Then there’s this magnificent irony! This particular scuffle started when Hayhurst asked for current enrollment numbers but was denied when the district didn’t have the official state data. And the reason they decided not to just simply ballpark it is because of the disproportionate “gotcha” response FACTS loves to issue whenever they catch the district in any kind of error.
So, in the same pattern, when I estimated the total cost of the FACTS’ FOIA requests might run as much as 20 grand, by their reaction and ensuing rash of FOIAs, you’d a thunk I said Bob and Rich regularly do 50 mph through school speed zones with children present.
Guess what? I made a mistake! I misheard! The truth is, between 2010 and right now, the total FACTS’ FOIAs bill stands at $13,000. If you extrapolate that out over the next three months, that means their two-year total MIGHT come to $15,000.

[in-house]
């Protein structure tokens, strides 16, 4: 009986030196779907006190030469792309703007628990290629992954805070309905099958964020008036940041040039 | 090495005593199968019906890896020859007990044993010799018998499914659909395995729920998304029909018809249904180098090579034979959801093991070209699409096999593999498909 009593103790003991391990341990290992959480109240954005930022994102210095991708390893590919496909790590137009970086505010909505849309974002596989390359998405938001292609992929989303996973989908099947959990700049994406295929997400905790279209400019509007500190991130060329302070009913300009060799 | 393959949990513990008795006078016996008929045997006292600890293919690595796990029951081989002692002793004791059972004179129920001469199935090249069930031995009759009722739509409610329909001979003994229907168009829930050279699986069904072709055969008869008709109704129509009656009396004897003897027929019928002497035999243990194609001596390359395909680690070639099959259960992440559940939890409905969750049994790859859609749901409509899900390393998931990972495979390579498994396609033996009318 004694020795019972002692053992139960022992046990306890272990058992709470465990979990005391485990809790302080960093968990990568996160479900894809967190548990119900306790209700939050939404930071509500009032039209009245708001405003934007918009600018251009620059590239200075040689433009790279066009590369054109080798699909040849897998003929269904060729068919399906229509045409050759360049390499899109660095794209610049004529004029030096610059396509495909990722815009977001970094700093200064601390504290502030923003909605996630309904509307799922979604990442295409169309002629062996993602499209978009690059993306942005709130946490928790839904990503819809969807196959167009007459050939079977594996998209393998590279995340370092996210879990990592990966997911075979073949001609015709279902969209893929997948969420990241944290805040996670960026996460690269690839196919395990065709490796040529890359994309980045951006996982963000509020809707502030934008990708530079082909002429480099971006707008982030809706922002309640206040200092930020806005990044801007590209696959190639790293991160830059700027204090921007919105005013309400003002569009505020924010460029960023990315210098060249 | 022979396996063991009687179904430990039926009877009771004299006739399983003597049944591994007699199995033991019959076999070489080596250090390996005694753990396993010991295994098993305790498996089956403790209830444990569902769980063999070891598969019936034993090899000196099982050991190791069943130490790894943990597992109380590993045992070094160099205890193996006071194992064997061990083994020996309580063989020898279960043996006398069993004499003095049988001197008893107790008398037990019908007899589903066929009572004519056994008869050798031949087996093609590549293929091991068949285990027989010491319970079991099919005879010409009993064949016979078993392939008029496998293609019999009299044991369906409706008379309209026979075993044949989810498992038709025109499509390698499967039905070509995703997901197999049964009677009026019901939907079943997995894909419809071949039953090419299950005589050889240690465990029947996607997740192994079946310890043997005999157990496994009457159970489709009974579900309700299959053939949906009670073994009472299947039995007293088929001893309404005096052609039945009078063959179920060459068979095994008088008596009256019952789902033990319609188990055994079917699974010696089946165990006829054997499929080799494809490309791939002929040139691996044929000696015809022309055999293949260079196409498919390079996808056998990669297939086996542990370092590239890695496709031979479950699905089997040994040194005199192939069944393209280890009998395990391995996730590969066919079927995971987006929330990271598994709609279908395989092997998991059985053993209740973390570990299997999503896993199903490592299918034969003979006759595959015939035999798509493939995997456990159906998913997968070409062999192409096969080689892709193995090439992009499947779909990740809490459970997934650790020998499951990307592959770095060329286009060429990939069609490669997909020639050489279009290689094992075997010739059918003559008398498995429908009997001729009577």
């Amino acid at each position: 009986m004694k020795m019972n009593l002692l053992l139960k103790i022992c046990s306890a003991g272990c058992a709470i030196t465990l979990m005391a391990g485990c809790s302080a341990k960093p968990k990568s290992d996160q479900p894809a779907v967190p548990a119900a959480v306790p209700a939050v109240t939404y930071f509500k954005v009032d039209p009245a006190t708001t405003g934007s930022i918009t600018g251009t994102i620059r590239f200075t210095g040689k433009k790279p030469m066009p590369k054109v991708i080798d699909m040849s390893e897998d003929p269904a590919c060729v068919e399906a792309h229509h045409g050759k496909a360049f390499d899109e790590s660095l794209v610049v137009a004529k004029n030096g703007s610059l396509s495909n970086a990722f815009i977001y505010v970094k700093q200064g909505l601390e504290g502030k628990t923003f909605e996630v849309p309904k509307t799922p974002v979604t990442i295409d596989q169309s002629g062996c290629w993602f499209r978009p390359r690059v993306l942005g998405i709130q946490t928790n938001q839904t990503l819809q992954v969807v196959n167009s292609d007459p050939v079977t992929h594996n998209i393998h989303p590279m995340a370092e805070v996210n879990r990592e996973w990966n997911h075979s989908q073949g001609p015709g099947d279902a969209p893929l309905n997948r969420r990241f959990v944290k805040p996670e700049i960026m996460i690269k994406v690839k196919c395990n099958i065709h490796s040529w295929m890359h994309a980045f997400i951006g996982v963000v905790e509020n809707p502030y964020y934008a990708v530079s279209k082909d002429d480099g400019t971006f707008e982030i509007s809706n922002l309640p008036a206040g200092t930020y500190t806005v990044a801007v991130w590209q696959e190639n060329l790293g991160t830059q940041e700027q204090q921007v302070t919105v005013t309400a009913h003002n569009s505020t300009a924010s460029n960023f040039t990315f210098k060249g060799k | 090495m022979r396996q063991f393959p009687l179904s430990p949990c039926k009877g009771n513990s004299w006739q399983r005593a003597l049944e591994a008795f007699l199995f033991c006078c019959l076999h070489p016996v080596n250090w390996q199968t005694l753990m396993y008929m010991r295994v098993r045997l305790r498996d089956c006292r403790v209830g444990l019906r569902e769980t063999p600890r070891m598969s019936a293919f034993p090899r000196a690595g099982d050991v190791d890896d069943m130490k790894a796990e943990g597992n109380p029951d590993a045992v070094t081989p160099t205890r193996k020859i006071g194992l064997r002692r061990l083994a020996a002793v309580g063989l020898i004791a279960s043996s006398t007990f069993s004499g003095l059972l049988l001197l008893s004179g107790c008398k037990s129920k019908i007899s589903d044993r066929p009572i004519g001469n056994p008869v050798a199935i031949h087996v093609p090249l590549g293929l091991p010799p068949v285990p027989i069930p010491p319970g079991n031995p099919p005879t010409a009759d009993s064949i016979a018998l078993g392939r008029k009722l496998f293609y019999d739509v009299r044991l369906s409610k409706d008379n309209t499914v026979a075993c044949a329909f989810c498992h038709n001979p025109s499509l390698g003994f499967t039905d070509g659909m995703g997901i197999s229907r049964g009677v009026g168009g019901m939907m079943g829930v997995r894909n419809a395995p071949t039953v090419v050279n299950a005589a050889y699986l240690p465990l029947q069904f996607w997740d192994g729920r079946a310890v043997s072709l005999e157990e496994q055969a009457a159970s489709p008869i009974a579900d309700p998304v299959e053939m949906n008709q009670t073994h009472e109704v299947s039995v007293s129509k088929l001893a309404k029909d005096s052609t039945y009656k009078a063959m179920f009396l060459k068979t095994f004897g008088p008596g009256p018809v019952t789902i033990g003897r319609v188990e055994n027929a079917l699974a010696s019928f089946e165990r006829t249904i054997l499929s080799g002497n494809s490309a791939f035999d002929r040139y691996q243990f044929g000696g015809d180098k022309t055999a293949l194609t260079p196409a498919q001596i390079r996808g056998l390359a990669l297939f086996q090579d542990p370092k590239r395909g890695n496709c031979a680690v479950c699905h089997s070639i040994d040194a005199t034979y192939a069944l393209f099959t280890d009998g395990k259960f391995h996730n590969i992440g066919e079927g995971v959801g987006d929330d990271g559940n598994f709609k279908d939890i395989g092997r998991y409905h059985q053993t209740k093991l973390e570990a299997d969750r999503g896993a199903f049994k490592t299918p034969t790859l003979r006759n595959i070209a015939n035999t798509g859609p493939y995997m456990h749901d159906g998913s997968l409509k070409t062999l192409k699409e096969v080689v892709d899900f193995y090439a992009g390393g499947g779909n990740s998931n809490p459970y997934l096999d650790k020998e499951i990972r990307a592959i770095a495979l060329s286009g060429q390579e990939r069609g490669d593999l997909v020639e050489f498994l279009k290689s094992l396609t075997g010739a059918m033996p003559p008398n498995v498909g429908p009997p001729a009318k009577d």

You see, I thought that 13 grand was a one-year total. But instead of applying the same this-has-to-be-a-mistake logic that I applied to that original District 304 memo (see the previous column), Bob focused on that one paragraph in a 1,300 word column.
So now you see why District 304 isn’t willing to risk the wrath of an incorrect response. So now there’s no such thing as FACTS sending a simple email request to the district. So now you see how Rich and Bob (and District 304 to a lesser degree) have turned something simple into an utter quagmire.
But despite what Bob wants to believe, in no way does that error mitigate my point. Let’s say their two-year FOIA total is actually only $5,000. THAT’S STILL TOO MUCH! In six years of writing up to five columns a week, the total cost of my FOIAs to all government entities involved would come to less than $1,000.
It’s worth noting that if FACTS stopped screaming at the district long enough, they’d find that most of the data they’re looking for has been online all along. But since the district has to respond to each and every FOIA request, they often end up being secretaries for Bob and Rich
Either way, it comes down to using the Freedom of Information Act as a weapon.
Of course, then Bob and his folks love to shout this in unison; “If the board would answer questions from the public during School Board meetings, then we would not have to send FOIAs … ”
And some folks say I don’t do my due diligence?